Namibia Travel Guide

Namibia is a country of vast and astonishing landscapes. Home to the world's oldest desert and one of the least densely populated countries on earth, there is plenty more than just rock and sand in South West Africa.

The Namib desert plays host to some truly incredible sights. The breath-taking ochre dunes of Sossusvlei are some of the highest in the world, the treacherous Skeleton coast lies to the north, populated with thousands of rusting shipwrecks, and perhaps most dramatic of all, Damaraland is home to the Spitzkoppe rock formations, bizarre petrified forests, and oasis-like valleys.

Cities such as Swakopmund and Luderitz stand as time warps, pretty relics of German colonial rule. Windhoek, the capital, is a modern oasis in the desert, offering shelter from the harsh African plains and a great start or end point to an African desert adventure.

Just north of the border with South Africa, the Fish River Canyon may well be one of Africa's greatest natural phenomena, as it's 100 miles (160km) long, up to 17 miles (27km) wide, and 1800 feet (550m) deep. Etosha National Park in the north is among the world's great theaters for wildlife viewing. Waterholes around the iconic Etosha Pan are oases for the vast herds and big predators that roam the salt flats. Caprivi panhandle, a long narrow strip of land in the north east of the country, connects Namibia with Victoria Falls and the Chobe National Park in Botswana, and is a haven for wildlife in its own right.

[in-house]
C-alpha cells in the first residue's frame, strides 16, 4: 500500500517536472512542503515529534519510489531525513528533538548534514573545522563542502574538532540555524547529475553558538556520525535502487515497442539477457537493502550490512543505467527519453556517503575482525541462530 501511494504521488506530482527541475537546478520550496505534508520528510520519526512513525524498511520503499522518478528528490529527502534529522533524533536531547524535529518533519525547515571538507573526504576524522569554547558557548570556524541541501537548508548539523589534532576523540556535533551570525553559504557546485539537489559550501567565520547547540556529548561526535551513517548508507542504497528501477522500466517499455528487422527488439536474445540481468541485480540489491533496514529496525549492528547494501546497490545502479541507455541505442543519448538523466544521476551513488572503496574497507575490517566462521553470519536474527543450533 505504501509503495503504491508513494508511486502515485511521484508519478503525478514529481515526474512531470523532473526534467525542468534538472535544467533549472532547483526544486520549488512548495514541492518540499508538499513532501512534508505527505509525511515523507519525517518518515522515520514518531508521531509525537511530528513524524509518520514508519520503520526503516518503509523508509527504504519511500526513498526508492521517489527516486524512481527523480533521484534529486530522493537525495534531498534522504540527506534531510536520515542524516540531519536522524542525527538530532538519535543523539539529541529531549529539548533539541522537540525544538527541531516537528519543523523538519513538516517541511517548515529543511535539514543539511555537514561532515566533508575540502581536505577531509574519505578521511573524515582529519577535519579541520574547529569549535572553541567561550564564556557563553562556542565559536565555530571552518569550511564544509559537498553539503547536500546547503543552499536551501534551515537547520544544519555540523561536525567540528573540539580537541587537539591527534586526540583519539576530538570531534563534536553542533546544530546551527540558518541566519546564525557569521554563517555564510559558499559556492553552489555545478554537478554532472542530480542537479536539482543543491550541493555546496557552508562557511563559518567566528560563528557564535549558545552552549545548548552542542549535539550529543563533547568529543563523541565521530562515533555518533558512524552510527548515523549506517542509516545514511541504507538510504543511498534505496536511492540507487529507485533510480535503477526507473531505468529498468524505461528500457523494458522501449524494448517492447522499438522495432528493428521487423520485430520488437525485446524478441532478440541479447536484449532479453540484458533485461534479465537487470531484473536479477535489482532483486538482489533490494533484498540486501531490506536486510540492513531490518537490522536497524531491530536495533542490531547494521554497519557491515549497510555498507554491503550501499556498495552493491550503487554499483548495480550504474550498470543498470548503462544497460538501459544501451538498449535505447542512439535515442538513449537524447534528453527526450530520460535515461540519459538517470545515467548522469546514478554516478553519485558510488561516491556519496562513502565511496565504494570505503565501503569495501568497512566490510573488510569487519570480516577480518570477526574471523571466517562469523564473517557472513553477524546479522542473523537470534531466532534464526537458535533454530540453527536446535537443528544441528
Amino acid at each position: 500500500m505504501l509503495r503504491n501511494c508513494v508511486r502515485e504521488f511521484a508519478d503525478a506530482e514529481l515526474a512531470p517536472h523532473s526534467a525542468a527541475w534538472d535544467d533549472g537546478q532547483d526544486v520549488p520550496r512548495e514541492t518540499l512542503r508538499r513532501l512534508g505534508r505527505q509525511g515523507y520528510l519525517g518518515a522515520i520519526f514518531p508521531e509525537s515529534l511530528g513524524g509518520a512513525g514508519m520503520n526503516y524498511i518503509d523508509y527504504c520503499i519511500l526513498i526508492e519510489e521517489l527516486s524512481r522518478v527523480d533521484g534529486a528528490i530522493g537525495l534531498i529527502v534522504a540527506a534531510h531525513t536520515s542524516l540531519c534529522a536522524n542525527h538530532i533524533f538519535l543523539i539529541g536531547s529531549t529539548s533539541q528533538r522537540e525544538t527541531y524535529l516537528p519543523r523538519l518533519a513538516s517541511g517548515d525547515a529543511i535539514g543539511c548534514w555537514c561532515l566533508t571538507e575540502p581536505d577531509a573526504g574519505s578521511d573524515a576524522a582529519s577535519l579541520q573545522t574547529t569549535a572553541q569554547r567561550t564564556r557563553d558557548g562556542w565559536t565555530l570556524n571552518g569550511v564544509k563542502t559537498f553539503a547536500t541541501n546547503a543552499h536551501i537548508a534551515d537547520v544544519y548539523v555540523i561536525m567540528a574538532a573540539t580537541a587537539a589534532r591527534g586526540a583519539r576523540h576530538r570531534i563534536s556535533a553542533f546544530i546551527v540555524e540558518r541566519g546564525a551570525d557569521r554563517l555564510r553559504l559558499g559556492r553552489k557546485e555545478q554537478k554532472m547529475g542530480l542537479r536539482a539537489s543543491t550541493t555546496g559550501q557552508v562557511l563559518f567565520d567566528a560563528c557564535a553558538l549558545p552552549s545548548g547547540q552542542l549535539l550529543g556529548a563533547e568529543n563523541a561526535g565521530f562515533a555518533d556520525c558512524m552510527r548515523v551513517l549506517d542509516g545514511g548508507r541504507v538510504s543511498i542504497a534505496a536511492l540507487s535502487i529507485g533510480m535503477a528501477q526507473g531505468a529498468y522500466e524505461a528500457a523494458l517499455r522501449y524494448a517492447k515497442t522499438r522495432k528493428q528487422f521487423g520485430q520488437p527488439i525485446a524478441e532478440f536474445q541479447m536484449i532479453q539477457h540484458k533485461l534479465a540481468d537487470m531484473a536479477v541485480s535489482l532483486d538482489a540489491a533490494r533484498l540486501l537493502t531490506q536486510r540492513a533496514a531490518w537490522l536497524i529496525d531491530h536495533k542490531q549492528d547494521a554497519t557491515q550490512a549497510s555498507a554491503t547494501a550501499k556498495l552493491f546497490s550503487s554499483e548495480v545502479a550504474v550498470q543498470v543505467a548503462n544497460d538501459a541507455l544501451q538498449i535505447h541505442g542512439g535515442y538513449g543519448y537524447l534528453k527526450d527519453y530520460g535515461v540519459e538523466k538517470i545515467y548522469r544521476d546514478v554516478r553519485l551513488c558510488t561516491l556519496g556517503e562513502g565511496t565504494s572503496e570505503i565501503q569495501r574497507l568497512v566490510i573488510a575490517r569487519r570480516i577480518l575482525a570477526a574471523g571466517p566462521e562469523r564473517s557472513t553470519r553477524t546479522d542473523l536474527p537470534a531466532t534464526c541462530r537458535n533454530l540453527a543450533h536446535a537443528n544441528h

Early Portuguese sailors sought to avoid what they called 'the sands of hell'. Today, visitors have discovered the vast potential of Namibia, a country rich in natural resources, with desert landscapes, sunshine, wildlife, and a stark barren beauty.